Malaika Brooks sued the officers for violating her constitutional rights. In June 2008, U.S. District Judge Richard Jones ruled that the lawsuit could go to trial. "Any reasonable officer would have acknowledged numerous factors limiting the degree of force he could use against Ms. Brooks," he wrote. What's more, "Ms. Brooks did not pose a danger to the public or to the officers, and there was no danger she would flee the scene." (The officers had taken her keys out of the ignition.) "Throughout the standoff between herself and the officers, Ms. Brooks did not use force against the officers or threaten to do so."

"Using a taser to inflict extreme pain to effect the arrest for a minor regulatory offense of a non-violent pregnant woman already under police control is a Fourth Amendment violation," the judge concluded. The Ninth Circuit ruling overturns this conclusion.

Have Cops -- and Courts -- Lost Their Mind?

Malaika Brooks is not the first pregnant woman to be tased, nor is she likely to be the last. Such episodes have been documented with disturbing regularity -- from an Ohio woman who was tased in a police station lobby in 2007, to a backyard picnic in Virginia last year, where the pregnant mother of two boys celebrating their baptism was tased in the back after trying to help a guest who was also tased by police. (She was charged with assaulting a police officer.) As Scott Thill wrote for AlterNet last year, thanks to their classification as "non-lethal weapons," "cops have nearly lost their minds using it on everyone from children, the elderly, and pregnant mothers to the mentally unstable and physically disabled." Just this week, Indiana police officers used a stun gun on an "unruly" 10-year-old child.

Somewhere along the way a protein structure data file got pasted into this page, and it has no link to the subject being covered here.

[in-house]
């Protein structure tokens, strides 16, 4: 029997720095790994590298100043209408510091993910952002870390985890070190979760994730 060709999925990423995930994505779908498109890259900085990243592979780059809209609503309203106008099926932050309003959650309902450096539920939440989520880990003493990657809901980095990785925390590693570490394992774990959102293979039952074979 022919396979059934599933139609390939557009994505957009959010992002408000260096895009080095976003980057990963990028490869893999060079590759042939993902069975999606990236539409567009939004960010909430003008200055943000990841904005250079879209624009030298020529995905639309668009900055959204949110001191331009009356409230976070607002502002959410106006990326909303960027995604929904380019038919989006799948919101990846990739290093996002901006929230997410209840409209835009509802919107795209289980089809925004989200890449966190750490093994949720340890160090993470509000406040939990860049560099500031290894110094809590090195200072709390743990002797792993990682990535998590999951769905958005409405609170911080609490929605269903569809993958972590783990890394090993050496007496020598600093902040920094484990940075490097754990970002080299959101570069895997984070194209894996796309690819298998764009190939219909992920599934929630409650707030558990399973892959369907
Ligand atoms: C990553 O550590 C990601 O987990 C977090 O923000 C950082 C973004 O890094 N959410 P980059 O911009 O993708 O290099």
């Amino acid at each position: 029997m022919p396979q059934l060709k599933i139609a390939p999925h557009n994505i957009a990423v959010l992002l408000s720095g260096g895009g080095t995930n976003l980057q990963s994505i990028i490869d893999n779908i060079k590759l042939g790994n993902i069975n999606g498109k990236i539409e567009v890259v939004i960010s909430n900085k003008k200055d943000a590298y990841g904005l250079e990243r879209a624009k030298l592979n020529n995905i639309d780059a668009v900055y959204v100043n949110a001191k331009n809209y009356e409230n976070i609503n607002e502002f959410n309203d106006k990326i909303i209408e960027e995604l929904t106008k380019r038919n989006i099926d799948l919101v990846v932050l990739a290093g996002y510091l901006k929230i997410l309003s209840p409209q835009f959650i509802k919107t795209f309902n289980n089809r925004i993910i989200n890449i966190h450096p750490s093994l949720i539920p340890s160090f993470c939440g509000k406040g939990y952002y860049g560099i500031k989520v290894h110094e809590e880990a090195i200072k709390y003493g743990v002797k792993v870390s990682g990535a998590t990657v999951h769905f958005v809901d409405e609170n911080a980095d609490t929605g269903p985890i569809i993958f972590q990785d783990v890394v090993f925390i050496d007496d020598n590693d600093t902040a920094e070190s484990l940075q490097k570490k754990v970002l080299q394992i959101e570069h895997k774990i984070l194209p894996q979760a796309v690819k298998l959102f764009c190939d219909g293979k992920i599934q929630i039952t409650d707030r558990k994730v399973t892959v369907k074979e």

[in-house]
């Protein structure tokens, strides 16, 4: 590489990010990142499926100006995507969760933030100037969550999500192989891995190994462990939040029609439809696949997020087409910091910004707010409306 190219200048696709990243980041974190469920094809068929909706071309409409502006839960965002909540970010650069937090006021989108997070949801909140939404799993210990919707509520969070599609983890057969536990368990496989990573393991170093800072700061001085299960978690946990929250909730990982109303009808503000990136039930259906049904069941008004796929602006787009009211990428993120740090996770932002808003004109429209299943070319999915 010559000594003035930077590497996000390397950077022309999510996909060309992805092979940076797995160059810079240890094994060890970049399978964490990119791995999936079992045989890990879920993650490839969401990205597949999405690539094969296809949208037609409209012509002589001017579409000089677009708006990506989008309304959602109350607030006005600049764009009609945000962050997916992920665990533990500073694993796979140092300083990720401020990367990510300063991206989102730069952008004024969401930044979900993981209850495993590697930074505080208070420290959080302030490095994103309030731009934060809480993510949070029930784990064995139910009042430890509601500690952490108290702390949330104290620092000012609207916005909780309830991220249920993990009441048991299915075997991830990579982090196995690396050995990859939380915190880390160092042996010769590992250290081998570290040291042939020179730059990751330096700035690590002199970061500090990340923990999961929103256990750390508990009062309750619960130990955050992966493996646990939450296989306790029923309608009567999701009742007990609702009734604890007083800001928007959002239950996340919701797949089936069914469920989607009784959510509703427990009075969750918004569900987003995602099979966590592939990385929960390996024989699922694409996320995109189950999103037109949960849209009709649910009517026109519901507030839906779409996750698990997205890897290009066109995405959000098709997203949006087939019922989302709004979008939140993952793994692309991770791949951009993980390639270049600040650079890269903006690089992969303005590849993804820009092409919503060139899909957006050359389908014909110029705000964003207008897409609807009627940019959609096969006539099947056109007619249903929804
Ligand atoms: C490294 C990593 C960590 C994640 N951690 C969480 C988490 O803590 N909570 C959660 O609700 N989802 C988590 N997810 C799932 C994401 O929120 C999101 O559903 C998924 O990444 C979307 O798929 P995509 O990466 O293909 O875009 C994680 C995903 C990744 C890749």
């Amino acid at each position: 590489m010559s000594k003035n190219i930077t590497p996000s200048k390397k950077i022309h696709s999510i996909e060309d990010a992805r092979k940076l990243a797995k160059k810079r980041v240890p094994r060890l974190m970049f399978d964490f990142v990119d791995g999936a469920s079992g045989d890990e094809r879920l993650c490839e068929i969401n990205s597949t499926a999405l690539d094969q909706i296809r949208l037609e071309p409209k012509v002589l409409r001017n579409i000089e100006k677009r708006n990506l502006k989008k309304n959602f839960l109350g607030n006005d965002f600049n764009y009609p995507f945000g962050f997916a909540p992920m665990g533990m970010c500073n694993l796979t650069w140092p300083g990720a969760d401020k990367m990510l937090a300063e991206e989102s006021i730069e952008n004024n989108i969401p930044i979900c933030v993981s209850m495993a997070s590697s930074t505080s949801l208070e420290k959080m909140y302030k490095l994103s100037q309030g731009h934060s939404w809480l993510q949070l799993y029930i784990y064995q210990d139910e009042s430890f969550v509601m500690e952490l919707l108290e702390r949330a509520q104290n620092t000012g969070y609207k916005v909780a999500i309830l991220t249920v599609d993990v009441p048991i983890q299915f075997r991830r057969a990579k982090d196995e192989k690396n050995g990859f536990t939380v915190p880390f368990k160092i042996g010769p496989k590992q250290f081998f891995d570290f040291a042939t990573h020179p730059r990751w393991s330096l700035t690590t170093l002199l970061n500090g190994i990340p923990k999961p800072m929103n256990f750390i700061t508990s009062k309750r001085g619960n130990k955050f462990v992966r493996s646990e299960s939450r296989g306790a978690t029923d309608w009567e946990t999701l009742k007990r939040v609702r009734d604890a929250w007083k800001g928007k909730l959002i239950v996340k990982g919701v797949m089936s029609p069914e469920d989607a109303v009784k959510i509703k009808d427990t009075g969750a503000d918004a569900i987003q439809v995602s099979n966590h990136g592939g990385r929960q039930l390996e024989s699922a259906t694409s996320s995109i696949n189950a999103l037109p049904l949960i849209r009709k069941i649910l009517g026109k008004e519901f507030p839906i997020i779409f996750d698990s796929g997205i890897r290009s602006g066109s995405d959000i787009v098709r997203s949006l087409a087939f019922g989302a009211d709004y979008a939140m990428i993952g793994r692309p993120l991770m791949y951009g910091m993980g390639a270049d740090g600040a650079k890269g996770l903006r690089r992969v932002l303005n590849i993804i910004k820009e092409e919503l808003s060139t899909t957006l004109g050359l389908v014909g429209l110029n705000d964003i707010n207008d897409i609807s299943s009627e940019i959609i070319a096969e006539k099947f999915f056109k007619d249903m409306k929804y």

The latest ruling in the Brooks case might suggest that the courts, too, have lost their minds when it comes to the appropriate use of such weaponry on civilians. Yet, in December, the U.S. Court of Appeals for the Ninth Circuit -- the court that just ruled in favor of the Seattle police officers -- issued a ruling, heralded as a landmark decision, which held that police officers could be held individually liable for using a Taser on a person without reason. "The objective facts must indicate that the suspect poses an immediate threat to the officer or a member of the public," the court ruled.

"The federal finding substantially changes the landscape of Taser usage," Raj Jayadev and Aram James wrote for New America Media earlier this year, "and may signal the end of Tasers for law enforcement agencies who are now more vulnerable to civil and criminal action then ever before."

Of course, this can only be true if judges presiding over such actions see Tasers as the potentially lethal torture devices that they are, rather than a natural extension of police power. (Not to mention a finite concept of said power.) "As police officers, they could have hurt me seriously," Brooks told the Seattle Post-Intelligencer in 2005. "They could have hurt my unborn fetus. All because of a traffic ticket. Is this what it's come down to?"

Liliana Segura is an AlterNet staff writer and editor of Rights & Liberties and World Special Coverage. Follow her on Twitter.